BlackBerry confirmed on Friday its $965 million net operating loss in the second quarter, following low interest in the Z10 smartphone.
Revenue for the company's second quarter, which ended on Aug. 31, was approximately $1.6 billion, down 45 percent from the same period a year earlier. Both the operating loss and the revenue were in line with preliminary results released last week.
[ Also on InfoWorld: What businesses can learn from BlackBerry's collapse. | For quick, smart takes on the news you'll be talking about, check out InfoWorld TechBrief -- subscribe today. | Find out what topics and issues affect tech's biggest names and news makers in the IDGE Insider CEO interview series. | Read Bill Snyder's Tech's Bottom Line blog for what the key business trends mean to you. ]
The last week has been a busy one for BlackBerry CEO Thorsten Heins and his colleagues. In addition to the bombshell of its preliminary results, the company also announced around 4,500 lay-offs and cuts to the number of phone models it sells from six to four: two high-end and two entry-level phones aimed at the enterprise and "prosumer" market. Then on Monday it revealed it was preparing to sell the company to Fairfax Financial Holdings.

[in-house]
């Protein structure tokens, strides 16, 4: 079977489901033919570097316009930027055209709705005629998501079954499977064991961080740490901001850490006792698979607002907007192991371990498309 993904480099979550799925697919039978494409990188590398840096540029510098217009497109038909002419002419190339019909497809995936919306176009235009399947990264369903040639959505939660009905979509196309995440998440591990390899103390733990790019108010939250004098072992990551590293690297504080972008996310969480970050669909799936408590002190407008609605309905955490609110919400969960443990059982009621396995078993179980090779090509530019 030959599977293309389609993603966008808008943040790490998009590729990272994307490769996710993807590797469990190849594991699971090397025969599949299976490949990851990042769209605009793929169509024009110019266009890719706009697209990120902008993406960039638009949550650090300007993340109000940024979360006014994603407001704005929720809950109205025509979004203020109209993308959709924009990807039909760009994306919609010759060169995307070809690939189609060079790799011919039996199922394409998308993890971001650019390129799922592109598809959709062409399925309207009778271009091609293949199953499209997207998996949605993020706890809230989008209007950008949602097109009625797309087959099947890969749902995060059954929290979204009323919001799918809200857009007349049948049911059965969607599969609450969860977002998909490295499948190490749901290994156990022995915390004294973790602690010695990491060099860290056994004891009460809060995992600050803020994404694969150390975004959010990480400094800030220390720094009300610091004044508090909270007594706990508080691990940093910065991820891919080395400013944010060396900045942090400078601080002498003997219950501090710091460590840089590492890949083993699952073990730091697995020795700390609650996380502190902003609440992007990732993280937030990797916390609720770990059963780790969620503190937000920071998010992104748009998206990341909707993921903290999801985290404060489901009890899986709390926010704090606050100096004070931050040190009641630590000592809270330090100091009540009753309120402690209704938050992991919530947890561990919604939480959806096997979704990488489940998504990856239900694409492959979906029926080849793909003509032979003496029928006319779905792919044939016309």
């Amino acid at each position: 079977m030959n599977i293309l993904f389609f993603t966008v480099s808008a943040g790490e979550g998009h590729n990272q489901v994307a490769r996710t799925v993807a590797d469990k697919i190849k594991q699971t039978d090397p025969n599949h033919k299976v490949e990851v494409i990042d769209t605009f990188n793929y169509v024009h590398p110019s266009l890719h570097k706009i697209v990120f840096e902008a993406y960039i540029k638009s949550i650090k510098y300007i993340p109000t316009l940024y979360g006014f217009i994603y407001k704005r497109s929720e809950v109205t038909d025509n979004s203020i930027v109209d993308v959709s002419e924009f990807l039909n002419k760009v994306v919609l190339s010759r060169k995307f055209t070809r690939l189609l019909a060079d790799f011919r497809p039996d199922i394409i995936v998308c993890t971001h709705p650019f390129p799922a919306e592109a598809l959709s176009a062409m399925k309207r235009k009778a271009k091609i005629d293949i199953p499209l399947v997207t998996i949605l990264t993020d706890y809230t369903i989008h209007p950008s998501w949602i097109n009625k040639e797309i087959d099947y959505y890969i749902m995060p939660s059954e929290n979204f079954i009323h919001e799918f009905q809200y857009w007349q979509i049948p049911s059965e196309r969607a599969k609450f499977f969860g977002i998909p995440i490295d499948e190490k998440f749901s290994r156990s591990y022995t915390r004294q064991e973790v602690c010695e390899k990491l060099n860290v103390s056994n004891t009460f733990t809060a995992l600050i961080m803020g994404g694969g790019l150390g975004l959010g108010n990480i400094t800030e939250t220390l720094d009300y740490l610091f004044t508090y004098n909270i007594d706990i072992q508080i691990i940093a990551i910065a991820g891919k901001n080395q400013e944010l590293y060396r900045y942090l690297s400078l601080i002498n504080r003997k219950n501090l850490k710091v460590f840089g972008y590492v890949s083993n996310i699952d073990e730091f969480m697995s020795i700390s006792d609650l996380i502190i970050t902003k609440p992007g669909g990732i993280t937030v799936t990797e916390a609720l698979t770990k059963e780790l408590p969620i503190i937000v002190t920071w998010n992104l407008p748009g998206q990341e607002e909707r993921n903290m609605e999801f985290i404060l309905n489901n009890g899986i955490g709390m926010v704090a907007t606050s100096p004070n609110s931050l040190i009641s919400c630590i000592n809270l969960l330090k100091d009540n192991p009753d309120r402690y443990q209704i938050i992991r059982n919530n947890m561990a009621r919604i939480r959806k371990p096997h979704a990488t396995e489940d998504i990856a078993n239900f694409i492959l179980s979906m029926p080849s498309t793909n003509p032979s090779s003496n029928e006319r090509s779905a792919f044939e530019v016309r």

Although Blackberry has confirmed the financial results, "There is still a great degree of uncertainty," said analyst Geoff Blaber, director of devices and platforms at CCS Insight. "There is still an awful lot to happen following the Fairfax offer. The biggest element of uncertainty is what the new private company will become. My bet is it will be an enterprise service company, and devices are unlikely to be a part of that."
Originally, the company had scheduled a webcast and conference call with management on Friday to discuss the results, but those events were cancelled on Wednesday following the deal with Fairfax. However, BlackBerry plans to publish consolidated financial statements and a management discussion and analysis of results for its second quarter next week.
The postponement highlights the uncertainty surrounding the bid from Fairfax, Blaber said. "On an earnings call BlackBerry would expect to field a large number of questions on exactly that, and at the moment it can't answer them."